“That first year, he was so young. I think I wondered a bit about how much help he would be,” she says. “Then we touch bases with her and find out indeed he was really helpful. He would ride his bike and find a way to get back and forth (from school) because it was important to him.

“I just thought it was a one-time thing,” she adds, “because it was unusual for a 9-year-old to continue to do that.”

An elementary school general music teacher for 24 years — the past 14 spent in the Beaverton district — Bourquein says she remains grateful for Cody’s devotion to helping her keep the music classroom in tip-top shape for other students.

“He was always one who wanted to stay after class and put away my instruments in an organized fashion — in the fashion he knew I appreciated,” she says. “When I was preparing for a concert, he would offer to stay after school and help me set up. Even after Cody graduated, he would come back to many of my evening performances and help me put away chairs, choir risers, instruments and miscellaneous costumes and props.”

At the end of each school year, he volunteered to help her break down the room. Then in late August, “when most kids were getting the most out of their last days of summer vacation,” she says, “Cody would contact me to let me know he was available to help me set my room up again.”

Quiet consideration

Cody, who’s taking time away from the track team to concentrate on theater, singing and studies, says he has “really no clue” where his drive to volunteer comes from.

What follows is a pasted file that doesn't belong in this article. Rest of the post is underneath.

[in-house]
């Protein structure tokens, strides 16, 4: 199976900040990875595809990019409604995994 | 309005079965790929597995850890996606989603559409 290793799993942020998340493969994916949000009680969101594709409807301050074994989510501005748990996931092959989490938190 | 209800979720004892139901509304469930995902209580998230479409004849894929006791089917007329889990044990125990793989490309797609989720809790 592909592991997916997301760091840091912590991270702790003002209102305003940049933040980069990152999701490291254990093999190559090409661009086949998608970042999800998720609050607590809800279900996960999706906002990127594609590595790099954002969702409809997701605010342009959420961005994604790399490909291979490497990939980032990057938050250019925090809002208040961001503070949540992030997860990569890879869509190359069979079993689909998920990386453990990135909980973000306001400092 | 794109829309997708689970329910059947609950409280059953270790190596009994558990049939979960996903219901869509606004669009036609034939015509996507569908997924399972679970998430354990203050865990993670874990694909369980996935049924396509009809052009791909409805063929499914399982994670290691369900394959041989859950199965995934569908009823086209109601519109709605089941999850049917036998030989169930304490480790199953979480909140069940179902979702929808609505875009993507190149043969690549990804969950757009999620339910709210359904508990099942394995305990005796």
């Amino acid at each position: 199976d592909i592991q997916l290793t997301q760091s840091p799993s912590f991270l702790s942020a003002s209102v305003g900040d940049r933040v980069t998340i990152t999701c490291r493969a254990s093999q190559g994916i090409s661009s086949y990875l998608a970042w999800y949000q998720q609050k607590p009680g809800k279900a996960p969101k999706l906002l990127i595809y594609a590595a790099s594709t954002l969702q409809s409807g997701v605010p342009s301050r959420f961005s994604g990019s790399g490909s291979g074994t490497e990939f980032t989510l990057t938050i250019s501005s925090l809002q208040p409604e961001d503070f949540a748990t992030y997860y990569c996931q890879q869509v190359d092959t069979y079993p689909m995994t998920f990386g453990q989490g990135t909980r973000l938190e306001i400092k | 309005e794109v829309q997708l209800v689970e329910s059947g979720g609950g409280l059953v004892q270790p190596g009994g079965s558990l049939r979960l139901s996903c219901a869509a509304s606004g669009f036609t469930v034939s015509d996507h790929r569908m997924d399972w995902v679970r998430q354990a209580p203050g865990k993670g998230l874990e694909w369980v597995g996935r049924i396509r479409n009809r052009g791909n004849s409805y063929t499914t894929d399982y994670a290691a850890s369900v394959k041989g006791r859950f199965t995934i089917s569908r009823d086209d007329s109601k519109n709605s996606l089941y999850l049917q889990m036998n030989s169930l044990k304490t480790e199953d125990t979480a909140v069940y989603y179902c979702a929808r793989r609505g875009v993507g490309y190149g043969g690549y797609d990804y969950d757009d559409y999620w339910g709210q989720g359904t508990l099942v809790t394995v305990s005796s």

“I just enjoy doing it,” he says, admitting he’s not typically the attention-seeking type. “I don’t think I’ve ever been one to jump in front of a group. I’d rather lead from the shadows. I’m not exactly ‘Boom! Pow! Fireworks!’”

While he’s looking forward to visiting the nation’s capital for the first time and sharing ideas and camaraderie with his fellow recognized volunteers, Cody finds all the reward he needs when he completes his work routine in the music classrooms.

“It’s about the look on the kids’ faces in the classroom,” he says. “When they walk in, and the classroom is a bright place where they can move around and have fun.”by: TIMES PHOTO: JAIME VALDEZ - Cody Grater, an eighth-grader at Cedar Park Middle School, was recognized during Monday's Beaverton School Board meeting after being named Oregon's top youth middle school volunteer as part of the national Prudential Spirit of Community Awards.

Teachers, principal recognize student's giving nature

Last year's drastic budget cuts in the Beaverton School District doubled Clare Bourquein's teaching load, which she now splits between two schools and 1,200 children she instructs once every eight days.

The 24-year music teaching veteran says help from Cody Grater, a student she taught when the 13-year-old was in fourth grade, is more crucial than ever before. Last summer, Cody made sure the music room she would be working in at William Walker Elementary School got cleaned out, painted and spruced up.

Aware of his efforts, Susan Duncan, Cody's science teacher at Meadow Park, and school Principal Toshiko Maurizio conspired to submit Cody's name to the Prudential Spirit of Community Awards nominating committee.

Despite the pressure of more than 10 short essays he was asked to write as part of his application, Cody didn't sweat the process too much.

“As a Summa student, I have one to three hours of homework every night,” he says. “So I'm used to writing — a lot of it.”

When he found out he was chosen as a top student volunteer for Oregon, no one was more pleased than Bourquein.

“I was thrilled that Cody was recognized for doing something good for his community,” she says. “Children his age typically spend more time thinking about 'self' and less about others. Cody already exhibits many qualities of a good leader. He takes initiative, has compassion, is a problem-solver, is alert to the needs around him, and wants to make a difference.”